Try as they might – and they will try – Canada's premiers have no hope of squeezing an additional penny from Prime Minister Stephen Harper's government.
The premiers can moan all they want about a "fiscal imbalance," with a federal surplus now in place while many provincial governments wrestle with deficits. Cry me a river, the Harper government will say. We cut our spending; now you do the same. We want the surplus for our political purposes – tax cuts and targeted spending – before the next federal election.
If you believe the Parliamentary Budget Officer, the premiers have a point – sort of. In a report last year, the PBO looked ahead and suggested that Ottawa's finances would be in good shape (barring sharp economic downturns), with surpluses ahead, whereas provincial finances would be shaky (except for the fossil-fuel-producing provinces).
Provinces deliver very costly services, none more so than health care. With the expiration of the 2004 10-year health accord, extended for three years, Ottawa's transfers will soon fall from being indexed at 6 per cent to something in the 3-to-4 per cent range. The drop doesn't sound like much, but it's a multibillion-dollar loss for the provinces.
Naturally, many premiers (and the federal New Democrats) would like to return to the old 6-per-cent formula. Some premiers would like to see a new formula that takes aging into account, since some provinces have populations with a faster-growing share of older citizens. The new Conservative formula, based on per capita transfers, benefits Alberta but hurts the Atlantic provinces.
But a return to 6-per-cent indexing would be among the worst decisions imaginable for health care. We've been there and all that kind of money did was inflate salaries for doctors, nurses and administrators.
Since 2011, health-care costs have been rising nationally at an affordable 2 to 2.5 per cent a year, (not 3 to 5 per cent as PEI Premier Robert Ghiz stated at the recent premiers' conference in Charlottetown). Injecting vast new sums into health care would impede hard decisions, slow reform and make already well-paid providers even better off.
The provinces' challenge, however, goes well beyond health care. Along with municipal governments, they provide a host of very labour-intensive and costly services: education, welfare, policing, justice.
They will need hefty revenue increases to finance the future delivery of these services to an aging population. The same aging population – the so-called "old-age dependency factor" – has led the PBO to predict much slower per capita growth for the next three decades.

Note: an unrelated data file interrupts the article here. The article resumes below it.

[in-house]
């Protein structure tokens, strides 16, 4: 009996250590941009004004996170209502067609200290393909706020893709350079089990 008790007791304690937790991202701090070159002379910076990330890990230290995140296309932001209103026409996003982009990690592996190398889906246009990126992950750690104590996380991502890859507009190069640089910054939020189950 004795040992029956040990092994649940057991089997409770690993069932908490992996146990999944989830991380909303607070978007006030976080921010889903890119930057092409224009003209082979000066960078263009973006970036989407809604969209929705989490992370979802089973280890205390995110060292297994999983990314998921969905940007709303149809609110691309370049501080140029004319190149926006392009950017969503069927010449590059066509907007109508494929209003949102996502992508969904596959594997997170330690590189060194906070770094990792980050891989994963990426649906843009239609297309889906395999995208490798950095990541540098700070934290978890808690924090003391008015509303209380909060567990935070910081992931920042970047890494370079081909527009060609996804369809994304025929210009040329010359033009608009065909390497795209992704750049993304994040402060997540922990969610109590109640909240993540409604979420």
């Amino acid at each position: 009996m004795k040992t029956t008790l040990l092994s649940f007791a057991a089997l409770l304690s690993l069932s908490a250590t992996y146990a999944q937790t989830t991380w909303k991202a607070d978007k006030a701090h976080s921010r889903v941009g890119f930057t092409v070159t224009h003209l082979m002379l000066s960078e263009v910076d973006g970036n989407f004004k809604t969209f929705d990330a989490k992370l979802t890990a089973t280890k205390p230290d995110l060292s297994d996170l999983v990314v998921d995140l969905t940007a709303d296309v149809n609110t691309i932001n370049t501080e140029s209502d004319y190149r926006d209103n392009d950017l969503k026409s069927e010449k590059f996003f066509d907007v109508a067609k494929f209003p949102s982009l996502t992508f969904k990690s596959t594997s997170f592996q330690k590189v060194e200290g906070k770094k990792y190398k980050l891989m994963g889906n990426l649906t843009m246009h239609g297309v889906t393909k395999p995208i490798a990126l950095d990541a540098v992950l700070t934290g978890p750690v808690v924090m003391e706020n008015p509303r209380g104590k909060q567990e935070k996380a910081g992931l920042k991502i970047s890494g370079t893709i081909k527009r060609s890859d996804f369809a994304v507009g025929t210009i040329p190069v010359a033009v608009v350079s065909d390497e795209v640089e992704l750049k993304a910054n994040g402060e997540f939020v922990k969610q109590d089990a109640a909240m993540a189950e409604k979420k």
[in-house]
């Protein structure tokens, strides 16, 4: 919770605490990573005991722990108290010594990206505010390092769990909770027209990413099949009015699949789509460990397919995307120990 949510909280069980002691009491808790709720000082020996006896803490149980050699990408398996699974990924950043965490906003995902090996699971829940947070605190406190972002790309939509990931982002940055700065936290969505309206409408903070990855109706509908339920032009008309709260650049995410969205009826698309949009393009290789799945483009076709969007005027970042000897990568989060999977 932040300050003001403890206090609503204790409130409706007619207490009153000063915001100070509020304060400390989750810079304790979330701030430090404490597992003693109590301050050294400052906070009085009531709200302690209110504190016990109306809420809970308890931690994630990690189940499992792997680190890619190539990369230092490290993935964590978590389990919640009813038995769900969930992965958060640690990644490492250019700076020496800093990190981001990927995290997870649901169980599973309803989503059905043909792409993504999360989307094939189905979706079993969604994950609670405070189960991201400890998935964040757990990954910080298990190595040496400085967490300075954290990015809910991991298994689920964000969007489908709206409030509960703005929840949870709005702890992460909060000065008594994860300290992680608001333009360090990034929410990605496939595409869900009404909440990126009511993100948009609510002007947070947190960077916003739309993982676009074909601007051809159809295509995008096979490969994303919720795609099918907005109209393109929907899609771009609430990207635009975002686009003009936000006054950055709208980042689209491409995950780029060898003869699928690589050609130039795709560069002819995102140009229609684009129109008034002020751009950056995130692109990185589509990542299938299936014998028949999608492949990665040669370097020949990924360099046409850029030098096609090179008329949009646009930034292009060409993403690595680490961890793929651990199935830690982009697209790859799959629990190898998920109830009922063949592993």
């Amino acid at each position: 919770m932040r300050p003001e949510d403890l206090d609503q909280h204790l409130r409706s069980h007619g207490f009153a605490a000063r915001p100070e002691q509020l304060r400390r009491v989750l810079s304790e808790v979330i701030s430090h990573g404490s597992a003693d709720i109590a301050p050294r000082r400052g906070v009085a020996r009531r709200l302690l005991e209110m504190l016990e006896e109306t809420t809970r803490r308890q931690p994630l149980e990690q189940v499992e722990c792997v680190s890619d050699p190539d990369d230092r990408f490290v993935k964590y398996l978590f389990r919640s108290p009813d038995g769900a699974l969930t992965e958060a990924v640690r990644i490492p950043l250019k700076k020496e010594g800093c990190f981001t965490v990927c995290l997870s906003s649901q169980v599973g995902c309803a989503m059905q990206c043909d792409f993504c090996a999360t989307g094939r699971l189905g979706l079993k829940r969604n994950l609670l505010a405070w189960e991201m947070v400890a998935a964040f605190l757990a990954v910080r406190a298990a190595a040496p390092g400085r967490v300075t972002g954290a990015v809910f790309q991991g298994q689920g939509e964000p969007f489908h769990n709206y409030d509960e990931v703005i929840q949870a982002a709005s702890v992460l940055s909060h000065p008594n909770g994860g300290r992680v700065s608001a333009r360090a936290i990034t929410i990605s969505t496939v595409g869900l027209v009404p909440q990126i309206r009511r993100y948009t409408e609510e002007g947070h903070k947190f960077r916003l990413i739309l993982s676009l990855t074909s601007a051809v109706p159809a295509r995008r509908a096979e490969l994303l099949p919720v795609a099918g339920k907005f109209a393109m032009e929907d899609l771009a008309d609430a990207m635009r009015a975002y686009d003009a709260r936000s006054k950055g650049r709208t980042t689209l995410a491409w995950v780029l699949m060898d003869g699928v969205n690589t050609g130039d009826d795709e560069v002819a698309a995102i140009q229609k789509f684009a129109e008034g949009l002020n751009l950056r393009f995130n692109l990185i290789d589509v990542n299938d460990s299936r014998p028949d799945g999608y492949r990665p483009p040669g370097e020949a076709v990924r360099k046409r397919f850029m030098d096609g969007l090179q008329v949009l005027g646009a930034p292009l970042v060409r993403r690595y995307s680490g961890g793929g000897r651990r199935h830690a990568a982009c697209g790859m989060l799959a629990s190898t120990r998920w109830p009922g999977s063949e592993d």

The PBO estimates that per capita GDP will be $14,000 less in the next three decades than if growth had continued at the rate of the previous three decades. Fewer people will be working to support many more who are not, increasing pressure on government spending and depressing growth in government revenues.
Of all the long-term pressures facing governments, this incremental but relentless and inescapable change will shape public finances, challenge the delivery of today's programs and make it extremely difficult to hold taxes steady. The provinces, with all the programs, will feel the pressure more than Ottawa.
Today, we get an inkling of what is to come. Ontario and Quebec are both in deficit – Ontario more than Quebec, although Quebec has a larger debt load. (Ontario's is growing.) Both provincial governments are committed to balancing their budgets. Both are telling employees not to expect wage increases, and will be trying to scale back on public-sector employees.
That's the message Quebec Premier Philippe Couillard is reported to have delivered to all the leaders of the Quebec public service last week. It's the message Ontario Premier Kathleen Wynne has been trying to get public-sector unions to accept. It's the message underpinning the British Columbia government's position toward that province's teachers.
Even if provinces can reach fiscal balance, as B.C. has, the demographic pressure of aging will keep pounding their finances. Naturally, they will individually and collectively demand that Ottawa offer help.
Politically, however, no federal government, regardless of party, ever won a single vote for handing over money to provincial governments. Occasionally, federal governments have done so and waited to receive credit.
They waited in vain.